on November 20th, 2014 No Comments
Over the past decades, our society has undergone a process of “juvenescence” that, according to Stanford professor Robert Harrison, PhD, makes it the “youngest on Earth.” For the first time in human history, he says, “the young have become a model of emulation for the older population, rather than the other way around” (as quoted in Stanford Report). The post-war period “has unleashed extraordinary youthful energies in our species and represents one of the momentous revolutions in human cultural history.”
Harrison is a professor of Italian literature whose new book Juvenescence: A Cultural History of Our Age examines the cultural forces that have brought about this development. The term “juvenescence” draws on the biological concept of neoteny, or the retention of juvenile characteristics through adulthood. Harrison’s research spans literature, philosophy, and evolutionary science.
His basic argument is that “juvenescence” can refer to either a positive or a negative change, and it isn’t clear which more accurately describes our current situation. The positive sense is one of cultural rejuvenation, while the negative one denotes juvenilization. Harrison explains, citing examples from his book:
Rejuvenation is about recognizing heritage and legacy, and incorporating and re-appropriating historical perspective in the present – like the Founding Fathers did when they created a new nation by drawing on ancient models of republicanism and creatively retrieving many legacies of the past… Unlike rejuvenation, juvenilization is characterized by the loss of cultural memory and a shallowing of our historical age.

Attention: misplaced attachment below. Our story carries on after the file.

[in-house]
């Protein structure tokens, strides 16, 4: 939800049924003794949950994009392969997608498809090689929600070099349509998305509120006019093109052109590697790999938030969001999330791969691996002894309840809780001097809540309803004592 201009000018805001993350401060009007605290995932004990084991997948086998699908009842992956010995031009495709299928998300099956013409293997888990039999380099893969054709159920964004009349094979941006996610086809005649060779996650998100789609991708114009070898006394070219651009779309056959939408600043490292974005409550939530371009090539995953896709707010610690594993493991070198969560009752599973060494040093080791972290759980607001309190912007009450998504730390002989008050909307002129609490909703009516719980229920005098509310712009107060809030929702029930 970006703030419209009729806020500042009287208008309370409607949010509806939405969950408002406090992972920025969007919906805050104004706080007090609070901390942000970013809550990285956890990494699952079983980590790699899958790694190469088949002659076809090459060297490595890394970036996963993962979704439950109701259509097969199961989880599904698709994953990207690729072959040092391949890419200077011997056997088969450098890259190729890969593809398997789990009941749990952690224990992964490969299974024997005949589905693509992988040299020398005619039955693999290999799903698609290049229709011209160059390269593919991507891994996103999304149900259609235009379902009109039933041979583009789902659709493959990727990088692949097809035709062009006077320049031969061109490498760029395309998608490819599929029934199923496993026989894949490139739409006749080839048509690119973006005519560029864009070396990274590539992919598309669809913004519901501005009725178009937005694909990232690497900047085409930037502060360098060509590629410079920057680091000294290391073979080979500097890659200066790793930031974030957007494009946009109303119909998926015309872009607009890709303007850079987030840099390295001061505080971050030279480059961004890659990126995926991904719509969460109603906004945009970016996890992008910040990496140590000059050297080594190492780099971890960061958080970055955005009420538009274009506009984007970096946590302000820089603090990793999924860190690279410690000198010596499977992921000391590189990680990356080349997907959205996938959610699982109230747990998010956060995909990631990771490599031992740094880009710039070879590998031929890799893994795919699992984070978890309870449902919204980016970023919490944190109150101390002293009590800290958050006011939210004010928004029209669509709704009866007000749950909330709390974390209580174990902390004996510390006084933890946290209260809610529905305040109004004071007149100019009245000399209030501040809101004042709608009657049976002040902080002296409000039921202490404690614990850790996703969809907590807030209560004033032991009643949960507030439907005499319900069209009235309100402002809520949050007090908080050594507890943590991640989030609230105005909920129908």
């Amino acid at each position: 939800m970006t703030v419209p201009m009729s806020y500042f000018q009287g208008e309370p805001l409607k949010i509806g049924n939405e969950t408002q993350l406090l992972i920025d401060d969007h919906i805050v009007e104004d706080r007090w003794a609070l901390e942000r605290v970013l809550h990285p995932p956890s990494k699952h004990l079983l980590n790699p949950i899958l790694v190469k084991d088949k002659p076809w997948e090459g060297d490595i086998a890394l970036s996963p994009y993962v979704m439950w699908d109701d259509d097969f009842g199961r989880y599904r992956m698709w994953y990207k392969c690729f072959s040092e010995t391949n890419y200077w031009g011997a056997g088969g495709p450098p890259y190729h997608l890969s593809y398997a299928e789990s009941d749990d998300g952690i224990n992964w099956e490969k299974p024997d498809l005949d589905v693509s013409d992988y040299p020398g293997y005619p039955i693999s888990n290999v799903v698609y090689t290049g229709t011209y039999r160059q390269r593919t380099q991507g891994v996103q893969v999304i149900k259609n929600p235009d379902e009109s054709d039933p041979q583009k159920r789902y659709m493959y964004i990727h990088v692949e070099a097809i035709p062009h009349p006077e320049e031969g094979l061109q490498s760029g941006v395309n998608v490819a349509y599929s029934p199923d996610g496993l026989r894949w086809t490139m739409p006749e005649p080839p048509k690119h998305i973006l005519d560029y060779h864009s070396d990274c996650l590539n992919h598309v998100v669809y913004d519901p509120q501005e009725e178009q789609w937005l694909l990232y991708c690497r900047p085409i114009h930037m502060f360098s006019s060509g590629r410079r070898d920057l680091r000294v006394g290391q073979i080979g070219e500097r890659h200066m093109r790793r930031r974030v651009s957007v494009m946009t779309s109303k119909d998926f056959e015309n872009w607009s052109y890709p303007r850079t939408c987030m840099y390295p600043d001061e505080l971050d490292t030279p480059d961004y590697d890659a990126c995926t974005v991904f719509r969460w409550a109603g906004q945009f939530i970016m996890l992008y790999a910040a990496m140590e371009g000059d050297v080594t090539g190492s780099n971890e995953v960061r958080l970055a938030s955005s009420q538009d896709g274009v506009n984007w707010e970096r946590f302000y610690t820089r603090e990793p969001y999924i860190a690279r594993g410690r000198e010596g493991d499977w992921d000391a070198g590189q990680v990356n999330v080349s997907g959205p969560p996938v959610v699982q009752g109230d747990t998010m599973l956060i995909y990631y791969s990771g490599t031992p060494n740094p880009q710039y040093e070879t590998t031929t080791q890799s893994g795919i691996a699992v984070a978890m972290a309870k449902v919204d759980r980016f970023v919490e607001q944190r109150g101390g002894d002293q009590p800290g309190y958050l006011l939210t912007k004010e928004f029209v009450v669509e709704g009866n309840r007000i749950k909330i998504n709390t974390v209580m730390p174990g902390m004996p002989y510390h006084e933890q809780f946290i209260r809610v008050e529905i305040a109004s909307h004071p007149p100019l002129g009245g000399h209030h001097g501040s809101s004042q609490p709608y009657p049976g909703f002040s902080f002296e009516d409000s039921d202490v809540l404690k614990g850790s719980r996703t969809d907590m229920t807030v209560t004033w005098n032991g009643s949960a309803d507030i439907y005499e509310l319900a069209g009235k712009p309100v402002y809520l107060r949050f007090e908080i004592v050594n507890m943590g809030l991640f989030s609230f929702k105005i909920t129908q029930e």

…I feel ambivalent about where we are culturally in this age of ours. It is hard to say whether we are on the cusp of a wholesale rejuvenation of human culture or whether we are tumbling into a dangerous and irresponsible juvenility.
Several aspects of our society suggest juvenilization. Most citizens of the developed world today enjoy the luxury of remaining childishly innocent about what they operate, consume, and depend on in daily life, while “in terms of dress codes, mentality, lifestyles and marketing, the world that we live in is astonishingly youthful and in many respects infantile.” Our culture’s emphasis on innovation and change honors the youthful drive that brings renewal and progress, but, without firm roots in the stability and wisdom of older generations and longstanding institutions, this risks being a meaningless chase after novelty. Youth’s genius is a luxury that requires solid foundations.